In today's Dec. 1, 2010 newsletter . . .

  • Are Your Workouts
    Age Appropriate? (part 2)

Are Your Workouts Age Appropriate? (part 2)

In the previous newsletter (11/15/10) I wrote about exercise and training after age 50 and the adjustments we should make as we grow older. My belief is that we should exercise regularly for as long as nature allows. But of course the intensity, duration and frequency at, say, age 70 will be different than it was at 50.

The living godfather of fitness and bodybuilding, Jack LaLanne, has often said (approximately) the following: "I don’t care how long I live. I just want to be really alive as long as I’m here." Now in his mid-90s, I'm told he’s still working out. He is as audacious as ever, but could always back it up.

Will you and I live into our 90s and still be pumping iron like Jack LaLanne? Nobody knows for sure. But like LaLanne, I’m certain each of us wants to feel really alive as long as we are above ground and vertical.

So keep in mind that the workout habit should never end but should be age appropriate in intensity, duration and frequency. Then also consider the actual kinds of workouts and apparatus we should be using. Here is where it can get sticky. Every expert and advertisement we see insists that his or her method or equipment is the Holy Grail. And every one of them can site selected studies, anecdotal evidence, and personal endorsements to prove it. Yet, as it is with most things in life, one size does not fit all.

I have my own favorites, of course, which may or may not be just the thing for you. But if you are new to training and a fitness lifestyle, discovering the right fit for you personally is not as complicated as it may seem. While sorting through various promises of greater strength, health and fitness, you really only need to keep in mind the following:

1. Understand that there is no one best method or apparatus that fits everyone in every situation. Be on the lookout for grossly overblown claims of a particular method or product, especially when they include putdowns of all others.

2. The method or product that is the right fit for you personally is the one that you will follow regularly and forever. No matter what you hear about something being the latest and greatest, if you dread the workout or equipment, you will not stick with it. Conversely, if you learn to enjoy your efforts and how they make you feel, you have hit the mother lode.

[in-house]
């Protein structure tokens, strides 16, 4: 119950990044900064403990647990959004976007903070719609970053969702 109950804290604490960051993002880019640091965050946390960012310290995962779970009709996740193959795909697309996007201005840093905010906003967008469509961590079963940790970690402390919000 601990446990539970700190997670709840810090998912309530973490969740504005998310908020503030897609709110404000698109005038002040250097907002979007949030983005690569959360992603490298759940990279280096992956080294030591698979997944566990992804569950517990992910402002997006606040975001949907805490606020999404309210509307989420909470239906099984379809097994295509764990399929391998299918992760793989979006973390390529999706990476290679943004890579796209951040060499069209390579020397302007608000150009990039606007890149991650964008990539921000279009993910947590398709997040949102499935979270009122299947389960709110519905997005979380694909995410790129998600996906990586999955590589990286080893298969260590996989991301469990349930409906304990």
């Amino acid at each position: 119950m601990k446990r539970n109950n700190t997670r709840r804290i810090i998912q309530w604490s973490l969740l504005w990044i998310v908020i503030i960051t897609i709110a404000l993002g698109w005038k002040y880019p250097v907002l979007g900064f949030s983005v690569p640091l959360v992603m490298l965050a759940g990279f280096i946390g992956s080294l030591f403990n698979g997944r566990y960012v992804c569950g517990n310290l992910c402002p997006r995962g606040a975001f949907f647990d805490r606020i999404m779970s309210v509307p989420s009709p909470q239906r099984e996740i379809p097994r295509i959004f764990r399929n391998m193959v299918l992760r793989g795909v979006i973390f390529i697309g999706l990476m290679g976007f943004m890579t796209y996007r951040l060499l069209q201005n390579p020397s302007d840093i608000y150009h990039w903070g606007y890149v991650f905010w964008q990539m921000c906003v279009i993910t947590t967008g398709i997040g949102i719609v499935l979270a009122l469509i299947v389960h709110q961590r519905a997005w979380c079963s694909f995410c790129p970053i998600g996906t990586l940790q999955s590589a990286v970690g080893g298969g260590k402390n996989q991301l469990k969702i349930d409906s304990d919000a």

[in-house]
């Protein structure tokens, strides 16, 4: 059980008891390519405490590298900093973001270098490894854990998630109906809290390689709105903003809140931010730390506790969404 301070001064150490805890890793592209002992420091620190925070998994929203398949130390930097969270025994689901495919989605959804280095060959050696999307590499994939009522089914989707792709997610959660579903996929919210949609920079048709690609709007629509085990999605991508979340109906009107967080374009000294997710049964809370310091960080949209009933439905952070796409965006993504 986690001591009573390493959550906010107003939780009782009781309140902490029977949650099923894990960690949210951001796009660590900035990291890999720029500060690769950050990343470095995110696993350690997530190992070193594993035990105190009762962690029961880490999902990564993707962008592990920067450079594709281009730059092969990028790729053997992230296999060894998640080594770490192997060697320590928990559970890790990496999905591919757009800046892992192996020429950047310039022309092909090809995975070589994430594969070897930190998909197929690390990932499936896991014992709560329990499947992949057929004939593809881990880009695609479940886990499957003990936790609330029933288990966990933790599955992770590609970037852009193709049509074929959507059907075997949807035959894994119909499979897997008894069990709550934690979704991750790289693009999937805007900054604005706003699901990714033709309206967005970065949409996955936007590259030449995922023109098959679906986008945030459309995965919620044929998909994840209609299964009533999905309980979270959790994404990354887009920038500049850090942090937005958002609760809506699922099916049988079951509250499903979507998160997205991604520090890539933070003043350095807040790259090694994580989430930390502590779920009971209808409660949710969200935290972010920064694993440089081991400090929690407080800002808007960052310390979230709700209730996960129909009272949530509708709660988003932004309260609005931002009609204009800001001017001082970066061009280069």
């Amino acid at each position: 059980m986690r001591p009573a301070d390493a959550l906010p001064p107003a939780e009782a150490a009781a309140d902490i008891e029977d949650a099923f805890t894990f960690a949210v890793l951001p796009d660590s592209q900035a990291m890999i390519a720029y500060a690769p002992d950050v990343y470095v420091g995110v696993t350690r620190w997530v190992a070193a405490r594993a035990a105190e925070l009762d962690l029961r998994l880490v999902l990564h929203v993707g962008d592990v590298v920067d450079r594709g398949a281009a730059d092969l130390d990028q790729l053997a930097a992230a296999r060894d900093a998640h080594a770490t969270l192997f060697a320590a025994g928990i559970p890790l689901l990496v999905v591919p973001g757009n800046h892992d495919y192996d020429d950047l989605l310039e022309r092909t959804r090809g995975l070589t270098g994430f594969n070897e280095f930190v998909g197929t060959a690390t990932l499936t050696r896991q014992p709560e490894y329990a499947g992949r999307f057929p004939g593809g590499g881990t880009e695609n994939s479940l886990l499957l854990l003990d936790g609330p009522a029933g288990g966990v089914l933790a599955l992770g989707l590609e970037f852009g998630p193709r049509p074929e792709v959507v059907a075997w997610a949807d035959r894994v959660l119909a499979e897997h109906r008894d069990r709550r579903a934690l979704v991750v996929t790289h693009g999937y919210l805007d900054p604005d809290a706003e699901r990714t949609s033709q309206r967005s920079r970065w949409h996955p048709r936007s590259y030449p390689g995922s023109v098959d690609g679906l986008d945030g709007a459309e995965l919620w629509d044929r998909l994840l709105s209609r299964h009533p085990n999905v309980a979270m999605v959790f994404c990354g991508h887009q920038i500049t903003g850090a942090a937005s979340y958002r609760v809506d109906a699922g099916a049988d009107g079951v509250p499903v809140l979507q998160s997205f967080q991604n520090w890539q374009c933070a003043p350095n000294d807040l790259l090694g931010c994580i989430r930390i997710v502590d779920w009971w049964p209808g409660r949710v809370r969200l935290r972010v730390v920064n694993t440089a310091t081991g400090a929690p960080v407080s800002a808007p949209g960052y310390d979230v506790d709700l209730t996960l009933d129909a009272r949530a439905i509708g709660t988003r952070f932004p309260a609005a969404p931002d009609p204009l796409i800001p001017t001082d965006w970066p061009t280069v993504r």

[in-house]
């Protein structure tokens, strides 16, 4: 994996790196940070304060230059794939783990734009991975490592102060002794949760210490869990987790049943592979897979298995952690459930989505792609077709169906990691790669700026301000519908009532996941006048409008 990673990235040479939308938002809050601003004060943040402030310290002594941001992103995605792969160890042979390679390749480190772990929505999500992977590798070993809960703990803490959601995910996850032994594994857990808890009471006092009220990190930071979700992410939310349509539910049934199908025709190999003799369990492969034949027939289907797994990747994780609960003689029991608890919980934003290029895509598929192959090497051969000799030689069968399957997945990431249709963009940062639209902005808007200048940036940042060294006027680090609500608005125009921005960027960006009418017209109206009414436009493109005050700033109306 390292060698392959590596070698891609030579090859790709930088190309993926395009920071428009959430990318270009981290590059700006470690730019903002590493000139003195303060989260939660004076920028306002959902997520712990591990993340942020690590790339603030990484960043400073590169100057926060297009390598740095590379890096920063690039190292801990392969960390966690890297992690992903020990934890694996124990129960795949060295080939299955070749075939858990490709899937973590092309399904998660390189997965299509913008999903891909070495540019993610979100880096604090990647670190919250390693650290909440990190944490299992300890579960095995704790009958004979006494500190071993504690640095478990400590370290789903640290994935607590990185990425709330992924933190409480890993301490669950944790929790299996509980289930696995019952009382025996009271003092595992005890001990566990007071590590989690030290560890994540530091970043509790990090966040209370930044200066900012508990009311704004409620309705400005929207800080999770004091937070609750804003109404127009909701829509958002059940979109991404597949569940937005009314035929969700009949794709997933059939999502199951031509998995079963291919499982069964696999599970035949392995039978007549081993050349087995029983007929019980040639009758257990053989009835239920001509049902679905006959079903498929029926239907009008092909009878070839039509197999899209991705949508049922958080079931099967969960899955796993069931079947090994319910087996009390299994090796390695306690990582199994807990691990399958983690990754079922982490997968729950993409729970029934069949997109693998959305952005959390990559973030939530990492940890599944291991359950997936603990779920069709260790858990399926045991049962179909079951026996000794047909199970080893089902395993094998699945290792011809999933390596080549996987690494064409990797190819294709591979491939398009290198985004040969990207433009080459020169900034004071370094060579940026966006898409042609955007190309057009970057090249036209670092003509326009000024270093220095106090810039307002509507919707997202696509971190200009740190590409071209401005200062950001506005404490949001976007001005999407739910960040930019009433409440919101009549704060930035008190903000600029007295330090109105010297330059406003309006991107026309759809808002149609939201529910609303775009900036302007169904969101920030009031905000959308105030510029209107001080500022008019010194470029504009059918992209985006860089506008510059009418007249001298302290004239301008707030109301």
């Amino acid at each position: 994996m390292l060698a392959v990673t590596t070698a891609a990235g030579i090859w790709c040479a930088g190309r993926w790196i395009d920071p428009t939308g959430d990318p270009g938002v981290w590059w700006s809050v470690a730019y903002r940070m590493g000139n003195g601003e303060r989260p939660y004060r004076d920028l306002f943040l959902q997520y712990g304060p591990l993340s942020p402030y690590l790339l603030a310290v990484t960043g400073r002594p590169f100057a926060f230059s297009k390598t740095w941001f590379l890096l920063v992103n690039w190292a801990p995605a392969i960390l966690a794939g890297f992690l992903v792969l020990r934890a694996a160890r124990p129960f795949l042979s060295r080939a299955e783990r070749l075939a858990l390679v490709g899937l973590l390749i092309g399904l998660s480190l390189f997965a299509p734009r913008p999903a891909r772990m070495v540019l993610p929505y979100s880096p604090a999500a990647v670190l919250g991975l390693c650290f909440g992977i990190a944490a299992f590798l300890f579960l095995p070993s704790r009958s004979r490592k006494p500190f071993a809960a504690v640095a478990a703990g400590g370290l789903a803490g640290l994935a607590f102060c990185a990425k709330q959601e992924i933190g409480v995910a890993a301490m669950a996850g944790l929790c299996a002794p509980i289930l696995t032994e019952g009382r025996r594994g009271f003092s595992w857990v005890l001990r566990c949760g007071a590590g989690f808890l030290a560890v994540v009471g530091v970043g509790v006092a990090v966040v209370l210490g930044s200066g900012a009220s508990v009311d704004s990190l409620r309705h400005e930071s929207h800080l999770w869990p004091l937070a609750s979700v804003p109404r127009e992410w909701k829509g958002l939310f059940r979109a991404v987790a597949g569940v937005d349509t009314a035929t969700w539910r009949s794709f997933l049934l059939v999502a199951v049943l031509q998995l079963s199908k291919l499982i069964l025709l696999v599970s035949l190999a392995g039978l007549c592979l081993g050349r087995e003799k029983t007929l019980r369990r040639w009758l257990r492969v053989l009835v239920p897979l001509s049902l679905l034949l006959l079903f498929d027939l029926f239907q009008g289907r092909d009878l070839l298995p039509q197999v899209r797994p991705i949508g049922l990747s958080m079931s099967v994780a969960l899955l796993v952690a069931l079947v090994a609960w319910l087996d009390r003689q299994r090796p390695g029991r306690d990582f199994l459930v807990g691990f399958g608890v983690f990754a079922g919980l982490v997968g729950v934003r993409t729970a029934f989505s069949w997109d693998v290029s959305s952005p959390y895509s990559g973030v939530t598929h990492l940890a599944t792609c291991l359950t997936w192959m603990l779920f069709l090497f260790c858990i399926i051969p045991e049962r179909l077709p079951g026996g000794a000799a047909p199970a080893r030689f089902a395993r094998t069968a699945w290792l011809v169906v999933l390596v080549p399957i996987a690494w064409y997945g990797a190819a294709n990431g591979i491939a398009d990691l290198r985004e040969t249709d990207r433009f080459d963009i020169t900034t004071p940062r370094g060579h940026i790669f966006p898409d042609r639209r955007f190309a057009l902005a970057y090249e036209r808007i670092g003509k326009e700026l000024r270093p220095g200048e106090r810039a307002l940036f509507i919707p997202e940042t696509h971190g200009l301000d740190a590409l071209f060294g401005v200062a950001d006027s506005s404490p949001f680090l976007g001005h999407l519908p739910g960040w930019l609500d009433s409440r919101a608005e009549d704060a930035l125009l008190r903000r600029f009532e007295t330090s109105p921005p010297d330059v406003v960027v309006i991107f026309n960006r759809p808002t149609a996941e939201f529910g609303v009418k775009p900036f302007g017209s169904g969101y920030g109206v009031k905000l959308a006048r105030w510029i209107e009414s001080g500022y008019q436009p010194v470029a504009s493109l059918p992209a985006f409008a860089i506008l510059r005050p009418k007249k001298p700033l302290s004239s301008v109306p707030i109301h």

3. As long as the fitness path or piece(s) of equipment you enjoy involves three essential elements, it is the right one for you. Those three elements are some form of . . .
  • Resistance exercise
  • Cardiovascular stimulation
  • flexibility movements
Certainly emphasis may be placed on one of the elements over the others, depending on your likes and goals. But any program expected to provide maximum benefits must have at least a minimal degree of each one. For resistance training, your choices include barbells and dumbbells; kettlebells; resistance bands; bodyweight calisthenics; or devices that use your bodyweight for resistance.

Cardiovascular exercise choices may include running, walking, bicycling, swimming, skating, rowing, dancing, resistance training circuits, or low-impact aerobics classes.

Flexibility options can be something as simple as gentle stretching and relaxation techniques or the more formal programs such as yoga, Pilates, Tai Chi, or Qigong.

The three key elements may be practiced separately or combined to form a single workout. If you are shopping for a senior strength and fitness program, or equipment, or you are looking for a change in what you are doing now, keep those basics in mind. Fulfill them and you will be successful. And, I might add, you will be happy in your quest.

You've probably heard about the tremendous benefits of weight training and how you can retain -- or even reclaim -- the attributes of youth . . . Discover the way with . . .

Gray Iron: A Fitness Guide for Senior Men and Women

Newsletter Policy

The Gray Iron Fitness Newsletter is a free publication sent twice monthly to subscribers. The purpose is to provide honest and realistic fitness information for people age 50 and above.

Like newspapers, magazines and television, this newsletter and web site contain advertising and marketing links. I have never been paid or received compensation of any kind to write a positive review or endorse a product. If I say that I personally use a product or service, it is because I find value in it and have paid for it with my own money.

The newsletter and web site provide information to help users establish and maintain a fitness lifestyle. But fitness information is not the same as fitness advice, which is the application of exercise and dietary practices to an individual's specific circumstances. Therefore, always consult with your physician for assurance that fitness information, and your interpretation of it, is appropriate for you. Your comments and questions are always appreciated.


Logan Franklin
The Gray Iron Fitness Newsletter